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In the story "Sweat" by Zora Neale Hurston, what is the theme?

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user7185946 | Student, Undergraduate | eNoter

Posted April 22, 2013 at 1:47 AM via web

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In the story "Sweat" by Zora Neale Hurston, what is the theme?

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carol-davis | College Teacher | (Level 1) Educator Emeritus

Posted April 22, 2013 at 3:25 PM (Answer #1)

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The story “Sweat” by Zora Neale Hurston uses the character of Delia Jones and the sweat from her hard work  for the title of the story.   Delia is a good, hardworking, religious woman who mistakenly married Sykes Jones, an abusive man fifteen years ago.

Three months after her marriage, Sykes began beating Delia.  She works as a wash woman for whites to buy her house and make a good life.  Her religion helps her through the terrible times with Sykes. 

Sykes now has a mistress that he flaunts around time.  He wants to have Delia leave their home so that he can move in his lover.  

The theme of the story comes from the conflict in the story: good versus evil.  Sykes is represented by the serpent.  Delia has a phobia about snakes so Sykes uses this fear to try to kill or minimally send her out of the house.

Sykes taunts Delia with a bull whip which looks like a snake.  She asks him to stop it.  Sykes brings home a rattlesnake in a cage.  Enraged, Delia asks him to take it away.  Sykes leaves it there. When Delia comes home from Church, she finds the snake gone. 

She begins to work on her laundry.  She discovers the snake in one of her laundry basket obviously placed there by her husband. Delia runs from the house and hides.  Later in the night, she hears Sykes come into their yard.  Then, he peers into the window to try to see if the snake has gotten to Delia. Finally, he goes into the house.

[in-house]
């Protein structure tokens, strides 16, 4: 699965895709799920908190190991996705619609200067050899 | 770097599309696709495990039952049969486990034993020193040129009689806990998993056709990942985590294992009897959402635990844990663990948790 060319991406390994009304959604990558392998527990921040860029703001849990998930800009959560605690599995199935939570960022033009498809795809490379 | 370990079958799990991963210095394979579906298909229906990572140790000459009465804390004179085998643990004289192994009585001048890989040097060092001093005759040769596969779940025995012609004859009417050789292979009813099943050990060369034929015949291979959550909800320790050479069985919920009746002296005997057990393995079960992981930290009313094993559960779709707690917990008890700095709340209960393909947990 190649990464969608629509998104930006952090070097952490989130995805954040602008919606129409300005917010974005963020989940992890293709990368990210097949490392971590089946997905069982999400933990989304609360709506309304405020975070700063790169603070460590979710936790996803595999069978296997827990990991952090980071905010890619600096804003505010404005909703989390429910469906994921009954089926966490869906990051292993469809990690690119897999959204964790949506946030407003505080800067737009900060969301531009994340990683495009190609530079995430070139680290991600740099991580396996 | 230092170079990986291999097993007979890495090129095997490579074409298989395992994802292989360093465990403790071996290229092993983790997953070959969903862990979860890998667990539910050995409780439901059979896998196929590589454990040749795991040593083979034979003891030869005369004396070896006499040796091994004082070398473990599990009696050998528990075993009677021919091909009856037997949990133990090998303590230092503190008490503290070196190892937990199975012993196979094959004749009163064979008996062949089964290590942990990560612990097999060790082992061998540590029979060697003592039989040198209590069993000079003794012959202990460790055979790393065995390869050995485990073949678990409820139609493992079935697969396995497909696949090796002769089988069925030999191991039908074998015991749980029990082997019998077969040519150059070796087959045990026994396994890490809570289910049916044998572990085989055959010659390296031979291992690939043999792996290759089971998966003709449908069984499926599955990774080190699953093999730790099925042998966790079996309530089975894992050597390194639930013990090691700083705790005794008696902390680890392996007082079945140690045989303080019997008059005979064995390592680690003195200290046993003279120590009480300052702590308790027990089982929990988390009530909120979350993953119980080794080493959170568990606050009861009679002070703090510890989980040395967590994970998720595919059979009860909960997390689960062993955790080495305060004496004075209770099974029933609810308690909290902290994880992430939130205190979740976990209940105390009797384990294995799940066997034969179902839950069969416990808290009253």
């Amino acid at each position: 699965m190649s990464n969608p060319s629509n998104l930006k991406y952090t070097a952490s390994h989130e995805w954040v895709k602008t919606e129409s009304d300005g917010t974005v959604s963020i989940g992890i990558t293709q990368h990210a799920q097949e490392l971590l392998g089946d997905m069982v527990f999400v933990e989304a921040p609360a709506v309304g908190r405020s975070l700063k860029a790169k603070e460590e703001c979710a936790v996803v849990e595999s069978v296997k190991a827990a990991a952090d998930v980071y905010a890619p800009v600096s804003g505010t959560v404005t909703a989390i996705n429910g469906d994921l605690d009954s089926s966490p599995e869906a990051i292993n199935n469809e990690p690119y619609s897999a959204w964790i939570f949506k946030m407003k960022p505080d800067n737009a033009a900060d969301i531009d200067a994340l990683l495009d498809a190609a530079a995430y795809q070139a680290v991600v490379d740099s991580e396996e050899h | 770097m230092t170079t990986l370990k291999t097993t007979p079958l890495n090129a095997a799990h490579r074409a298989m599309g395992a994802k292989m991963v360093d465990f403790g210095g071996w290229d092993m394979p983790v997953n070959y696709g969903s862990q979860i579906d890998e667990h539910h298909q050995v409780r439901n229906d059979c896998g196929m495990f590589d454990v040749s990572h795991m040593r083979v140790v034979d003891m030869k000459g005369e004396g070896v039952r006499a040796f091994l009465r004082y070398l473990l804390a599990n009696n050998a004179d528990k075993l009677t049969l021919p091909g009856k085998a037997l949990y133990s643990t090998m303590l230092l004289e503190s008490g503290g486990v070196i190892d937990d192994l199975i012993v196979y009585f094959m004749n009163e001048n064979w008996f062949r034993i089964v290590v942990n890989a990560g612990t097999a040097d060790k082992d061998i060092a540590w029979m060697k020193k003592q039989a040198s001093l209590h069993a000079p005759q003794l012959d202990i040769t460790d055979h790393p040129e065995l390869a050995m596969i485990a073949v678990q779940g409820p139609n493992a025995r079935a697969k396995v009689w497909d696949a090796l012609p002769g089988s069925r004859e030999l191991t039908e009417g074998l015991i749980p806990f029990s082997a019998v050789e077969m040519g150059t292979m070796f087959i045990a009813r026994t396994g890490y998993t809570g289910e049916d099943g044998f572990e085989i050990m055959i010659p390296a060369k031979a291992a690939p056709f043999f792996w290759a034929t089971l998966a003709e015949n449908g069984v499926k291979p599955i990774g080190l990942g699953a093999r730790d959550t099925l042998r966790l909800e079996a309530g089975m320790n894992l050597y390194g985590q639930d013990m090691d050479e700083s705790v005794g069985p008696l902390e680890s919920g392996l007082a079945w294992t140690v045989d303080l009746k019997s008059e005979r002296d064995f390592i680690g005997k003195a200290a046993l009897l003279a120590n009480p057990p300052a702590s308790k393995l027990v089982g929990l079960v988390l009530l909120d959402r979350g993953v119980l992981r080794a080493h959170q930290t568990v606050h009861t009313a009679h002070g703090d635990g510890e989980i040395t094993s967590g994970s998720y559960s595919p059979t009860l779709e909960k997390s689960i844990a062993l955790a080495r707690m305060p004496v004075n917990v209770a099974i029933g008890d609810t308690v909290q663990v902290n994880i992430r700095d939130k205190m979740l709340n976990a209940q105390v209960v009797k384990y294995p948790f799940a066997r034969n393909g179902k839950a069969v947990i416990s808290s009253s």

After some noise, Delia hears Sykes scream.  He continues for a few minutes.  She looks in the door and sees Sykes whose face is unrecognizable from the many snake bites he has received.  She backs away knowing that it would do no good to try to help him. 

The snake becomes the central element in Sykes’ plot to eliminate Delia.  She is a lonely figure of moral correctness who faces the evil brought by Sykes to her doorstep. Delia exemplifies the goodness that is needed to do battle with her devil.  Delia's ability to tackle her husband's sinful nature is exemplified in her character, for there is no one more fit to do battle with evil than she.

Delia’s character demonstrates qualities necessary to defeat evil:

  • Pride in her work
  • Pleasure in her work
  • Neat and clean
  • Morally strong
  • Religiously  devout

Throughout the story, there are many religious references to suggest that Delia is fighting a moral battle.  When Sykes flaunts his mistress in the town, the author compares Jesus in the Garden of Gethesmane and Delia down on her knees working and crawling to make a living.  The allusion represents the suffering of Delia as Sykes parades his woman. 

As Delia hides, she comments on the fact that she has done the best that she could and God knows it as well.  Later, Delia speaks of her cup running over with suffering.  In the Bible, the gospels speak of Jesus and his cup of suffering.  Jesus took the cup and did not let it pass.  He bore the sins of the world and paid the price on the cross.  Her faith in God is used as a means of justice.

 “Oh, well, whatever goes over the Devil’s back, is got to come under his belly.  Sometime or ruther, Sykes, like everybody else, is gointer reap his sowing.”

Hurston places Delia’s marriage problems within the same context as Christ’s, thus she reveals that a black woman’s sacrifices and sufferings are just as striking. Her ability to endure despite her tormentors shapes the theme of morality and good defeats evil.

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